About once a year I say to myself, “Lara, it’s about time you started a blog.” After being struck by this thunderbolt of (probably) divine inspiration, I then proceed to bang out a long “first post” filled with residual teenage angst. I commit wholeheartedly to it, saying I will update it once a week without fail, and after about two weeks, I promptly forget about the whole project. A year later, I resurrect the post on a whim, read it, and immediately stuff it right back into its digital coffin where it belongs. “Well, that was embarrassing,” I think to myself, knowing full well that I’m destined to repeat the whole process in roughly a year.
And sure enough, here I am. Trying again. But this time I’m going to commit, goddamnit! There’s no reason I shouldn’t be able to do this, after all, other people form productive habits and stick to them all the time. Take my friend X, for example. Jesus Belinda Christ, is X productive! When X makes a commitment, you can bet she’ll follow through. Why shouldn’t I do the same?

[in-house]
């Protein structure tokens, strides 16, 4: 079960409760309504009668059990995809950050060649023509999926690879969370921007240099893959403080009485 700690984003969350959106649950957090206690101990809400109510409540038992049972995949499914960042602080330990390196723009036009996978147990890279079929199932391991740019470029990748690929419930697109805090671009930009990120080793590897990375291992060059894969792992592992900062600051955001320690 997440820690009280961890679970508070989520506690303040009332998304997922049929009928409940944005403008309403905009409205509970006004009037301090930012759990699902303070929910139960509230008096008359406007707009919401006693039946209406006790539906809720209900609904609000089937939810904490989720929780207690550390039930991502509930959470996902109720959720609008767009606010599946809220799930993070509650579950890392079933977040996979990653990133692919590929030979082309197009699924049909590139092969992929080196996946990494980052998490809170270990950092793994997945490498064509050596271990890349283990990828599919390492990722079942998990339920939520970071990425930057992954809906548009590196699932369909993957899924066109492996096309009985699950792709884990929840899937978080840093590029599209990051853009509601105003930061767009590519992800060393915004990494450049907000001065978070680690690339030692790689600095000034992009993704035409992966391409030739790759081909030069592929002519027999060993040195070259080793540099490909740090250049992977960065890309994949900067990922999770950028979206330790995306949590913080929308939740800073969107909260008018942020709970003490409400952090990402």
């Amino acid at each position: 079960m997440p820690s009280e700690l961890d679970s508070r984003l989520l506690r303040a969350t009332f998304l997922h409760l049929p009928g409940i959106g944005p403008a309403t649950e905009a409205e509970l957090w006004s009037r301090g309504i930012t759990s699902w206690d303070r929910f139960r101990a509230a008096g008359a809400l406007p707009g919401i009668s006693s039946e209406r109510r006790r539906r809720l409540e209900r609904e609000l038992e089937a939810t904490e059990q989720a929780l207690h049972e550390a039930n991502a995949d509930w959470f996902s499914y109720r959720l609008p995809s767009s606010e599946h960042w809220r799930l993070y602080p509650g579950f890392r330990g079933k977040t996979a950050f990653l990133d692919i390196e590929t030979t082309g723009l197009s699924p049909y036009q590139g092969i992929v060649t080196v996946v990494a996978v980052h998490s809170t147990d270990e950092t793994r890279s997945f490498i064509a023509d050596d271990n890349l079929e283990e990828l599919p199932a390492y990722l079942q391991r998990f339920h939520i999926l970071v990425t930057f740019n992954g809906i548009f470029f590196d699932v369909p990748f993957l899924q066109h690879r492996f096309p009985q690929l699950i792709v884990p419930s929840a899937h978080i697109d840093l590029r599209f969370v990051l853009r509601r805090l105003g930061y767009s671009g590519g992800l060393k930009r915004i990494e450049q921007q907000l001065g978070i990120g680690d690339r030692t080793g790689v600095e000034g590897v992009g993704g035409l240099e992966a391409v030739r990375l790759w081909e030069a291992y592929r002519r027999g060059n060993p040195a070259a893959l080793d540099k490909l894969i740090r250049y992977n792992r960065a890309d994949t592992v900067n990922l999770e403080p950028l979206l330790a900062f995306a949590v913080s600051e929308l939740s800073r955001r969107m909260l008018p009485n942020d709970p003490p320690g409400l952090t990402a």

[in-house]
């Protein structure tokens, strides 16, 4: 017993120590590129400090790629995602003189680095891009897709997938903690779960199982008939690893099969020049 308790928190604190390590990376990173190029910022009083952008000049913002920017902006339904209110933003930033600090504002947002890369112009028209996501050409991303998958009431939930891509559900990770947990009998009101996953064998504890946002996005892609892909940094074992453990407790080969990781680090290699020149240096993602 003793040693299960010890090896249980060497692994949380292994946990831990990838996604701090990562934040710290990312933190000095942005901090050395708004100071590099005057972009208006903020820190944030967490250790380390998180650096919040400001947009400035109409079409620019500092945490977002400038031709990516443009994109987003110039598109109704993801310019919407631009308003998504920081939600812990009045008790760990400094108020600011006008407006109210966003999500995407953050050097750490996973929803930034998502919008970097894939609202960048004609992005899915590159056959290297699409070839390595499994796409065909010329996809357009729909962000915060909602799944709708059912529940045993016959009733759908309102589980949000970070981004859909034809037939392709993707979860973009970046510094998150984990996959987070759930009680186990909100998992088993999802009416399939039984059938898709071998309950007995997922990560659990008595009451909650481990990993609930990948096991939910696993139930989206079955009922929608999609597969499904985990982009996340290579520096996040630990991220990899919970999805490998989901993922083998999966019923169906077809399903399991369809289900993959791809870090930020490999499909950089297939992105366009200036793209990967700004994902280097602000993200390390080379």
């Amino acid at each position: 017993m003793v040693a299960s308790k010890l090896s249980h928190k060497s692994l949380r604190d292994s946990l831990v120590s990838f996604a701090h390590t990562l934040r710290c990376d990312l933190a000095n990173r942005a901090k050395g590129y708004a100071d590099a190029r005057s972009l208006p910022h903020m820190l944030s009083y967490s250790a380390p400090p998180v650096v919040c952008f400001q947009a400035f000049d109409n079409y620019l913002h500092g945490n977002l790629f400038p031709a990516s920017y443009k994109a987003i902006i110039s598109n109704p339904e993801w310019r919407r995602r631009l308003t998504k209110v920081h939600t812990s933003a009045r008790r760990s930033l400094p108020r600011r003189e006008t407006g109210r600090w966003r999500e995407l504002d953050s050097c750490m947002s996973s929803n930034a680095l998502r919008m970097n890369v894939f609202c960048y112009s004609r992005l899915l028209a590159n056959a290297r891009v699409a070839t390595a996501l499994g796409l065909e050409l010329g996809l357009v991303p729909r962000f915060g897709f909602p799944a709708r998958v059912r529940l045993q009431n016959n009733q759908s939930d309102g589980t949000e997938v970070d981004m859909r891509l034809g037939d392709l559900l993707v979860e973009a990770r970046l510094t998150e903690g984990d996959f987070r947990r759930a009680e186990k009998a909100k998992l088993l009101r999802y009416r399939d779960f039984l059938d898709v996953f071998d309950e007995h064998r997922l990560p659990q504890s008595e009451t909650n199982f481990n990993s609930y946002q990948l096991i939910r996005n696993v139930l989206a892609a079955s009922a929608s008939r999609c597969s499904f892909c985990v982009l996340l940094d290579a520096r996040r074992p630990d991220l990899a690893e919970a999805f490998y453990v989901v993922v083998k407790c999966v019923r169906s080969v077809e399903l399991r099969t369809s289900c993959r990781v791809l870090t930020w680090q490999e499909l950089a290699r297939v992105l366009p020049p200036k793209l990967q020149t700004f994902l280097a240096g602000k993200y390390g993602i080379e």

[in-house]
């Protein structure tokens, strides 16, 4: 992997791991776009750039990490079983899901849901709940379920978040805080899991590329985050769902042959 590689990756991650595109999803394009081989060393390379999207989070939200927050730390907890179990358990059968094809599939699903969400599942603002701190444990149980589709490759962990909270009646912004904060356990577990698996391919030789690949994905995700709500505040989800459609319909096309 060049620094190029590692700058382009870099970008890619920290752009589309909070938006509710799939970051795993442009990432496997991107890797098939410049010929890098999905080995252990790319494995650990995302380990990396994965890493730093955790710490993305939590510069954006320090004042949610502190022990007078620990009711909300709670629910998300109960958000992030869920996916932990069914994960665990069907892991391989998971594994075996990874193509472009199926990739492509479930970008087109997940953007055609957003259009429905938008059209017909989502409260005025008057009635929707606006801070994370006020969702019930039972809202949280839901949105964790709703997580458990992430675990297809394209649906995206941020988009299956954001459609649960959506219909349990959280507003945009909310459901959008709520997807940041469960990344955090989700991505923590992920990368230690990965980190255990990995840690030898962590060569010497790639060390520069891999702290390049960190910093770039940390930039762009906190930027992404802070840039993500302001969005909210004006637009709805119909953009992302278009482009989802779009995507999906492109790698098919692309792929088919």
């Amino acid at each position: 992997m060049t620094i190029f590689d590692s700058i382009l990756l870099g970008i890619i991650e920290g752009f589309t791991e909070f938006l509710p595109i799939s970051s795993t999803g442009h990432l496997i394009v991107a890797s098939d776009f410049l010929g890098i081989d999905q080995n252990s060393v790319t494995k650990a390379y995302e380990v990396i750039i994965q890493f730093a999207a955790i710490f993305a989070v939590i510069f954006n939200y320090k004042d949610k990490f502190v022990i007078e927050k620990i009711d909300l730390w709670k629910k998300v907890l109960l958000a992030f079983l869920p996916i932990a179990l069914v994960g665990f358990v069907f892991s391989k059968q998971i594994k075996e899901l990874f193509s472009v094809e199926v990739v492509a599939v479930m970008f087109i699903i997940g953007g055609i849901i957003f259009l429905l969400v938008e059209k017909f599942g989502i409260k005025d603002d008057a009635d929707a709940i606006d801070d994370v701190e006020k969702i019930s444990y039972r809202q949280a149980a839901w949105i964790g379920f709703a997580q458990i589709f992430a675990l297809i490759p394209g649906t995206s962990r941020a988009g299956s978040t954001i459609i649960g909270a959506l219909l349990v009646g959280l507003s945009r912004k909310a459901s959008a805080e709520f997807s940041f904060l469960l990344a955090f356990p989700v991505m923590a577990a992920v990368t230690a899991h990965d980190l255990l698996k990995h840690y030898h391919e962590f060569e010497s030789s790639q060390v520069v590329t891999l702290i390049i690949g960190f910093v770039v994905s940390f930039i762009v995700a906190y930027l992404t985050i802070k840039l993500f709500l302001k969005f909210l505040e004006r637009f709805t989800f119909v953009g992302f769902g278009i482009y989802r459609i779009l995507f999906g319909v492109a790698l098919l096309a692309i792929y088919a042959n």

Besides, It’s not as if I’ve never committed to anything. I wrote 90 thousand words of a novel a few months ago. Sure it’s only a first draft, and an incomplete one at that, but for the sake of my own sanity I’m letting it breathe for a while, before I return to it with a red pen and murderous intentions. And I’ve formed other good habits, too. Last year in Scotland I was going to the gym four times a week, and actually enjoying it. So I’m not a lost cause, you see. It’s a question of motivation, and that can only come from within. So I’m kicking myself in the ass. Metaphorically of course. I’m not that flexible.
I’m twenty-seven. I’ve completed my Masters degree in Creative Writing from a prestigious Scottish university. I’m done more than my fair share of traveling, have multiple creative interests including writing (duh…) and improv. But I’m underemployed. Temping, banging out freelance work and making less money than a kid in a sweatshop, and feeling thoroughly dissatisfied.
I want to find my purpose, and ultimately to be able to live off of that purpose. In short, I’m one in a million. I’m an eternal rough draft, and I know I’m not alone in this. We’re all rough drafts. So I’m going to keep working on this, and I’m going to keep working on myself. I’m the only thing standing in my way, and as we all know, that’s physically impossible. Which means all my obstacles are imaginary. Thank you, logic.
The struggle is real, folks. Creative inertia is a hairy beast, but I intend to slay it with a massive shiny sword. So stand aside, because things are about to get messy.